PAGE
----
Buskers are the only performers making money at the Edinburgh Fringe. Here's how.

So. You're trudging down the Royal Mile taking it all in. The World's largest festival of the performing arts, and in such a beautiful city, too. Detestably young actors with a dream in their heart and Starbucks in their veins approach from every angle, lunging flyers at you like fencers thrusting a blade. You dodge, parry, apologise and avoid – priding yourself on your fringe street savvy. But then your attention is piqued by a noise. The unmistakable sound of genuine spontaneous fun. Your lizard brain makes you perk up like a meerkat, on the balls of your feet, trying to get a look at what might be occurring ahead. There's a crowd. Could be anything. Could be something. You add yourself to their number, pushing in a little. Someone's doing something. Looks like you missed whatever amazing feat caused the crowd to erupt like that, but lets stick around to see what happens next, right?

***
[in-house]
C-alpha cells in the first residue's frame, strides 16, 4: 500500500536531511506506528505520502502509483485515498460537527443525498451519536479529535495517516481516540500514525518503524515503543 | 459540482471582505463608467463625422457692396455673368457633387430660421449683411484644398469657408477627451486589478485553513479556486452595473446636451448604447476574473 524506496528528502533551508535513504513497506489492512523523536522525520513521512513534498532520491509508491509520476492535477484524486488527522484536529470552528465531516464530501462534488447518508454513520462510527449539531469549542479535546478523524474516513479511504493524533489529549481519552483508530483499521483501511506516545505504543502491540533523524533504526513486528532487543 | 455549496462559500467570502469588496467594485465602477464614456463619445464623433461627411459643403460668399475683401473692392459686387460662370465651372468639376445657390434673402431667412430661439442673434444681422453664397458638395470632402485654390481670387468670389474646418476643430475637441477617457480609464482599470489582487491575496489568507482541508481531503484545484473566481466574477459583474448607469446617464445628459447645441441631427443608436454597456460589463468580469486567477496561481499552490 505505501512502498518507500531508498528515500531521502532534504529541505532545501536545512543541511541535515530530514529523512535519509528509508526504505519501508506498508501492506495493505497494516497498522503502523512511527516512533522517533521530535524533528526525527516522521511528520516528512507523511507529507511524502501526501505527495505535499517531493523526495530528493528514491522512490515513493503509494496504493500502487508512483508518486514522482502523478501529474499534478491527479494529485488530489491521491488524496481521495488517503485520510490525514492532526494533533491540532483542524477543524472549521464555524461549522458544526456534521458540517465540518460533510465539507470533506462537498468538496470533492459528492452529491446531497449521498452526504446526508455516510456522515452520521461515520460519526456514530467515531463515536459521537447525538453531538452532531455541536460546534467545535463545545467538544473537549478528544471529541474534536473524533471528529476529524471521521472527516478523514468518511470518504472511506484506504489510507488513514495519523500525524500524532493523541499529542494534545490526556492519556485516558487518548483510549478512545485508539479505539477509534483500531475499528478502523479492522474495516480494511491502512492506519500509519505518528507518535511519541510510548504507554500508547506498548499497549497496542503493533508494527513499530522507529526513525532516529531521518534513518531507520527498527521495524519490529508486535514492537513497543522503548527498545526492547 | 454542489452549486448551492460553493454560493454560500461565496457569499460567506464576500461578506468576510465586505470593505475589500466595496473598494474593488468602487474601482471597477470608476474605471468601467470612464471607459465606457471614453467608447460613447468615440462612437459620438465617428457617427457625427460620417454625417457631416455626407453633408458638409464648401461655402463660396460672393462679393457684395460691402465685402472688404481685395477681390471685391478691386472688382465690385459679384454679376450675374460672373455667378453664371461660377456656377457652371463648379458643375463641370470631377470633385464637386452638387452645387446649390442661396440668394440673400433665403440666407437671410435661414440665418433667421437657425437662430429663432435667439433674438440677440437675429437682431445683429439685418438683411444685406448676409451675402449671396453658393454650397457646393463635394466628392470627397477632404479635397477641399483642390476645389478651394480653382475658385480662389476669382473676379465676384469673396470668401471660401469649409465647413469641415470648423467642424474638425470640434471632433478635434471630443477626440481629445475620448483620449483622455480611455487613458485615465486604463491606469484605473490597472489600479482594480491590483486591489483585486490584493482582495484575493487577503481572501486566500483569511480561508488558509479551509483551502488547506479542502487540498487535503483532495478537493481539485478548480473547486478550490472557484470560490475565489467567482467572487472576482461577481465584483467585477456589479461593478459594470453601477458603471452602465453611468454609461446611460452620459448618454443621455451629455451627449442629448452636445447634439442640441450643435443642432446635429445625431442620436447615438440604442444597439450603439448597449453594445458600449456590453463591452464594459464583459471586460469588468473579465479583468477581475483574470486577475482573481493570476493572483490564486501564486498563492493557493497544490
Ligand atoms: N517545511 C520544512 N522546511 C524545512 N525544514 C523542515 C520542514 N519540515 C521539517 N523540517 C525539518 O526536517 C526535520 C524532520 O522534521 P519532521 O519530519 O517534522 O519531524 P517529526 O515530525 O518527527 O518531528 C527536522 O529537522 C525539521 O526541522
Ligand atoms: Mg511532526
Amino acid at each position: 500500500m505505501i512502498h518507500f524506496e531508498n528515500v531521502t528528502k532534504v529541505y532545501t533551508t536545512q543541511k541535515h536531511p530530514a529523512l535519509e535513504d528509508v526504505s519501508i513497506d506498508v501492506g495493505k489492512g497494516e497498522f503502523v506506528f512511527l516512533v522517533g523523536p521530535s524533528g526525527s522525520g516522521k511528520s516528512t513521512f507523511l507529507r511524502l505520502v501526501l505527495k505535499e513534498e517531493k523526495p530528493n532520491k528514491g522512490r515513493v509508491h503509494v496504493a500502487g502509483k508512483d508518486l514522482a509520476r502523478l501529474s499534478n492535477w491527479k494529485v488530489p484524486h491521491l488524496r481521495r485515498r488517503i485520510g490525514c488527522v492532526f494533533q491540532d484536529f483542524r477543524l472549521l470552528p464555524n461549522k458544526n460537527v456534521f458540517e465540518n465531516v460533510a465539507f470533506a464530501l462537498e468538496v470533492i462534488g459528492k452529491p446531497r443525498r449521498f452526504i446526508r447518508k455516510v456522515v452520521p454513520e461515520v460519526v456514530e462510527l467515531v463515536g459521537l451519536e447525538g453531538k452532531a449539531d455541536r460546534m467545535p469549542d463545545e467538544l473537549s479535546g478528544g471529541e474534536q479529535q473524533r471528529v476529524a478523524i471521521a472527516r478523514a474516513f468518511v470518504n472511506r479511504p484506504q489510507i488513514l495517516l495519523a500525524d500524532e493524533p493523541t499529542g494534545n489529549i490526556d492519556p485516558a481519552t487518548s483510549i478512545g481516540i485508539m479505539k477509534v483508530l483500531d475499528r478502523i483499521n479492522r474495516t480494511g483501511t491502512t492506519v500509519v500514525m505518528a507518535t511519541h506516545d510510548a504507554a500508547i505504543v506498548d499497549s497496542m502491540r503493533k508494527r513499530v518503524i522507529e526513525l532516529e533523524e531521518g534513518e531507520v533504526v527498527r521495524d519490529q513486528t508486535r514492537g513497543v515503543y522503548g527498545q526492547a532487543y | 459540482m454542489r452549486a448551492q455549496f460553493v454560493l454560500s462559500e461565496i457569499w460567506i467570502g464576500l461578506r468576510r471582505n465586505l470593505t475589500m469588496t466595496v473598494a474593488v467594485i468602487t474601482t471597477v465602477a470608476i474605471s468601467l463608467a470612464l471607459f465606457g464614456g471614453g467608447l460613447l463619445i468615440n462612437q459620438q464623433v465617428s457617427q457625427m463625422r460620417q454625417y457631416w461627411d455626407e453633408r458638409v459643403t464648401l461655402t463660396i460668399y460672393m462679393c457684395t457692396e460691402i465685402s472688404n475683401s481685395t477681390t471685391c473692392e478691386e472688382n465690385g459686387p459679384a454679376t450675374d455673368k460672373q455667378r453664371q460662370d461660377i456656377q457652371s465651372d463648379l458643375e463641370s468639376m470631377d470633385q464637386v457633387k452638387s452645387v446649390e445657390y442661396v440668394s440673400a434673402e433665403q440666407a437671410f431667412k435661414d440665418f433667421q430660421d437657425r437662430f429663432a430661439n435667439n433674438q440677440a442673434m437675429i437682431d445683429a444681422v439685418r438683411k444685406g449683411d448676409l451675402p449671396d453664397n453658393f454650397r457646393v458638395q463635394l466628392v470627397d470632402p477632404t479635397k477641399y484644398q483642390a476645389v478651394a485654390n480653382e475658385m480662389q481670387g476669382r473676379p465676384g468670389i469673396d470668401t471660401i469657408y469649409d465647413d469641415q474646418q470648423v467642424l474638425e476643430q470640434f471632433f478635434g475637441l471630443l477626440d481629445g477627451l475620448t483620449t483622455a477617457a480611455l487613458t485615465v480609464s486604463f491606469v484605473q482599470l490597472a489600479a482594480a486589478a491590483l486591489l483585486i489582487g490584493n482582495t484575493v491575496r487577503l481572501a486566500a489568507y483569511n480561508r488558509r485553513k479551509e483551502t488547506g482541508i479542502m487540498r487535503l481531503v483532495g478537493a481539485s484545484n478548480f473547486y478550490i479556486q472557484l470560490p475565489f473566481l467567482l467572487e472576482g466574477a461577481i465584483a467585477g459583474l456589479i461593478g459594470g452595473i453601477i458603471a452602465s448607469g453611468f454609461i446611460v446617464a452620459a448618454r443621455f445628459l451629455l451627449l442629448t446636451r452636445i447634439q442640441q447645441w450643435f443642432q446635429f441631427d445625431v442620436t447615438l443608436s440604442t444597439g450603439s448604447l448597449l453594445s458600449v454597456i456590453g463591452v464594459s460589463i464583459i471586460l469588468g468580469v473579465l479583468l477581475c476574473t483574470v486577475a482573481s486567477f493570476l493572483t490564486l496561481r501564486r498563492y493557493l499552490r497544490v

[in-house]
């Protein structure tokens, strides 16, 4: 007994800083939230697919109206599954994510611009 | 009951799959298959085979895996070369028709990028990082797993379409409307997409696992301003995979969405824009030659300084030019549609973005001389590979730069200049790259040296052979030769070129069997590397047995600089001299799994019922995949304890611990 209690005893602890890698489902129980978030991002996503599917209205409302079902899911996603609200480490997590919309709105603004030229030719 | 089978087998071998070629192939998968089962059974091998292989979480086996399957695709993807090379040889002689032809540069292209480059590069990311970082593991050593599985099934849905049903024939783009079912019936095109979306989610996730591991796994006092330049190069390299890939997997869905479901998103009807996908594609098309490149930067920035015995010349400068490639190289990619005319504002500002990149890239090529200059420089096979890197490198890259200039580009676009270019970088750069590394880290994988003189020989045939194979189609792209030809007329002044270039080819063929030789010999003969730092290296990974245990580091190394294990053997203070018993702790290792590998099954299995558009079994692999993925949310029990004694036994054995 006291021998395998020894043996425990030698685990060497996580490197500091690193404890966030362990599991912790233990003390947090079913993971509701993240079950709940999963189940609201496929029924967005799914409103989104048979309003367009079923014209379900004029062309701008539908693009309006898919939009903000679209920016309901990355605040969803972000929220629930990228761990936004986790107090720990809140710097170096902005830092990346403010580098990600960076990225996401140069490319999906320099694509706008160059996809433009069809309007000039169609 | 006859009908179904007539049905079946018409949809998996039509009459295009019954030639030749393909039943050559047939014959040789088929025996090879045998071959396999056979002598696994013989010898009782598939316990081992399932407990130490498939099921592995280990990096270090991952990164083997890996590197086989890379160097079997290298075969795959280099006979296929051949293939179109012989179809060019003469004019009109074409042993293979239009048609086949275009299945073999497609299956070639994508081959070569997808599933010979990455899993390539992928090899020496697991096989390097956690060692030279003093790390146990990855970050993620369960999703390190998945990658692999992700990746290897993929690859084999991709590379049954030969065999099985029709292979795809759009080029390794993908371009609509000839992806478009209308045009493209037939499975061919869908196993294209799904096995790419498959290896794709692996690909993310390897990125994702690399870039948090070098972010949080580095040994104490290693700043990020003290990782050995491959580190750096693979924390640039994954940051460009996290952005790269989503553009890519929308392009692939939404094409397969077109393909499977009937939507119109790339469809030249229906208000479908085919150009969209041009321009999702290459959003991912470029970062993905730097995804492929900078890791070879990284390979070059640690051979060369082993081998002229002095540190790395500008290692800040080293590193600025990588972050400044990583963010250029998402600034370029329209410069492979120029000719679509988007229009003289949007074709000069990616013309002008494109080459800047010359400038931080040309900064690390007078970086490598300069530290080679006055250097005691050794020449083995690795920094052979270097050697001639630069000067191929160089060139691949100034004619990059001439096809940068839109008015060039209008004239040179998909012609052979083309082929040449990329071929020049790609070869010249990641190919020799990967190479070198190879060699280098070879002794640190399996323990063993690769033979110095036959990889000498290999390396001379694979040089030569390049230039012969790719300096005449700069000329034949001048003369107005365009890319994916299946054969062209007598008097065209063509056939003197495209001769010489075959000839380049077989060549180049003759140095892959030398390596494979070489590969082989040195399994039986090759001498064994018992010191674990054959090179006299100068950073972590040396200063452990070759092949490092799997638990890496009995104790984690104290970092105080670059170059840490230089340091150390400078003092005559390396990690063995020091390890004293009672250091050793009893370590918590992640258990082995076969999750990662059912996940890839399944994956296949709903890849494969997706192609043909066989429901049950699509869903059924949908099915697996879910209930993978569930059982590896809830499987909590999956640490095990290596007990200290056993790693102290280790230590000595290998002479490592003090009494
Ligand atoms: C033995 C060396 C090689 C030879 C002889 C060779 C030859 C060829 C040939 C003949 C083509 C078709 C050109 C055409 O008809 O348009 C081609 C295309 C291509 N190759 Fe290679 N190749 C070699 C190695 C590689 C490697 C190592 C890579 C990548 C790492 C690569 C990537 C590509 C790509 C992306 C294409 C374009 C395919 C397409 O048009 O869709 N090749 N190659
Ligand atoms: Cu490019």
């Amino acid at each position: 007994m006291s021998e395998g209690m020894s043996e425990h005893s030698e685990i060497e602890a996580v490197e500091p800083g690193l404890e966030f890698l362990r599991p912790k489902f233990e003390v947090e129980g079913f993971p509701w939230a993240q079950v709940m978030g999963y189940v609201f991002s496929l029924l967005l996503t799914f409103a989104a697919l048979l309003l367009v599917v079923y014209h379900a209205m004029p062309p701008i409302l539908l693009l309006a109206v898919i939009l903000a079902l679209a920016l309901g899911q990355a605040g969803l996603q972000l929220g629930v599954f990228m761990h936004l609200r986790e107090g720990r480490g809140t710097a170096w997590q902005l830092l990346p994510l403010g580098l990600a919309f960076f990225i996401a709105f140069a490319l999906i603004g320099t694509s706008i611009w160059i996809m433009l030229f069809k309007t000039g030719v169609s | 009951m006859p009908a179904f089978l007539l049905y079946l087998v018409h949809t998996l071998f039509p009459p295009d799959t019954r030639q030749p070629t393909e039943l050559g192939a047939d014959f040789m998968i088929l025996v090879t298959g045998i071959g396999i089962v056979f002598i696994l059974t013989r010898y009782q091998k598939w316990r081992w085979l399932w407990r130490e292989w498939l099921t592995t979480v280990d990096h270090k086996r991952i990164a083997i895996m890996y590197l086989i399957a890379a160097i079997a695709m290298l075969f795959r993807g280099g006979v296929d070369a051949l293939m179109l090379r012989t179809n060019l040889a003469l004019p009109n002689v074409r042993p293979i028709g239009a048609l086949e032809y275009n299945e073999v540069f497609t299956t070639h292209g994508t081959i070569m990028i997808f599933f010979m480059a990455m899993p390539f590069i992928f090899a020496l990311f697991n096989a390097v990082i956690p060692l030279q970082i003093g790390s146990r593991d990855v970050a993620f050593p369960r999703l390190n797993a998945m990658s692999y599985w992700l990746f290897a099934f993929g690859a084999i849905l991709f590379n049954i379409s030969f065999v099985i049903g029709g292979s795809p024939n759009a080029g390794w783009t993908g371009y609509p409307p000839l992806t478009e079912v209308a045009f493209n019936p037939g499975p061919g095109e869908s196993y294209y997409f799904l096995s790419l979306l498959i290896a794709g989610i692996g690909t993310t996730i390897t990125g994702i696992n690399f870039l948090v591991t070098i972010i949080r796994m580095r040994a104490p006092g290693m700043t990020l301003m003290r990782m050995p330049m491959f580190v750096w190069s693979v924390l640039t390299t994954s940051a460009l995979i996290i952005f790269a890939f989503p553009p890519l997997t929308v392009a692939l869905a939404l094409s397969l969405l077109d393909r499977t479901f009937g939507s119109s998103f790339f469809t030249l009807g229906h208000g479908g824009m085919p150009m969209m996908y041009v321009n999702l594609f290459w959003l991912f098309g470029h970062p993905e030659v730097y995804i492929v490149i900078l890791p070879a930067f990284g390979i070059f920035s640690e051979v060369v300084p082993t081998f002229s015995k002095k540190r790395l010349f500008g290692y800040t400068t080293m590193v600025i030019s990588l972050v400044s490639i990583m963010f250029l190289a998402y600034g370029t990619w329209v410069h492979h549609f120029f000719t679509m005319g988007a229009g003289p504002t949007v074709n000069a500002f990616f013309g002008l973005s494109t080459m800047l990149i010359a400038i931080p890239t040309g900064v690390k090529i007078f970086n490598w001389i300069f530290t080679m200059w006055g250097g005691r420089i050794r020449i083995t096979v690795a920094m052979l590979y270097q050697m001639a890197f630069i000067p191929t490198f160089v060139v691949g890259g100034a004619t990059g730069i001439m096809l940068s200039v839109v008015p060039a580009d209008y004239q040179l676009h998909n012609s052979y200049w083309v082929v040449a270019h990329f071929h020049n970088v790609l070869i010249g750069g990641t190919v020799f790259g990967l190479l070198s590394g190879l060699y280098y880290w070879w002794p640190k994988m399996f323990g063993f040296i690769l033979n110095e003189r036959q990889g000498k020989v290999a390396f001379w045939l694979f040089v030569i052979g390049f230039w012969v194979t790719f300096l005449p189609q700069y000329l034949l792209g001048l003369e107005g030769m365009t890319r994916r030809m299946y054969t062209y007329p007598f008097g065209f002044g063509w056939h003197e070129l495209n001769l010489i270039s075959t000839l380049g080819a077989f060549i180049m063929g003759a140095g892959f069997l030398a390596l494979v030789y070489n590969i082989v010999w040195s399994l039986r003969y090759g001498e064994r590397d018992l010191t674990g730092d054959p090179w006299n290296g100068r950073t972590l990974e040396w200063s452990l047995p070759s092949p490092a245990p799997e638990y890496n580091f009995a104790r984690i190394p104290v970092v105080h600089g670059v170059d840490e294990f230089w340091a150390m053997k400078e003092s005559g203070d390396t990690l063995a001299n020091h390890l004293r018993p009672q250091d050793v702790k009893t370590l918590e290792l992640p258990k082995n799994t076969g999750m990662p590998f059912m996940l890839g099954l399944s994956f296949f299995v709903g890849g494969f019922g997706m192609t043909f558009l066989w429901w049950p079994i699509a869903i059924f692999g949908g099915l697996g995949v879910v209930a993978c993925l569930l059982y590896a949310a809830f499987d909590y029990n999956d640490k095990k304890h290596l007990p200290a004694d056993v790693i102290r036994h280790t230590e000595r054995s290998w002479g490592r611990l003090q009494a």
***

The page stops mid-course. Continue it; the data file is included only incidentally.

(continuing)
Watch multi-talented street performer juggle a drum beat

Fuman Musicoloco performing in Zaragoza, Spain.

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Why the crowd gave Amanda Palmer $1.2m

Glenn Fleishman at The Economist: "Amanda Palmer learned everything she needed to know to raise nearly $1.2m for her latest album as a street performer. Ms Palmer says that six years of busking, often as a living statue called "The Eight-Foot Bride", led her to realise that people willing to toss money in a hat do so according to their means and interest rather than in response to a specific reward." Previously. Read the rest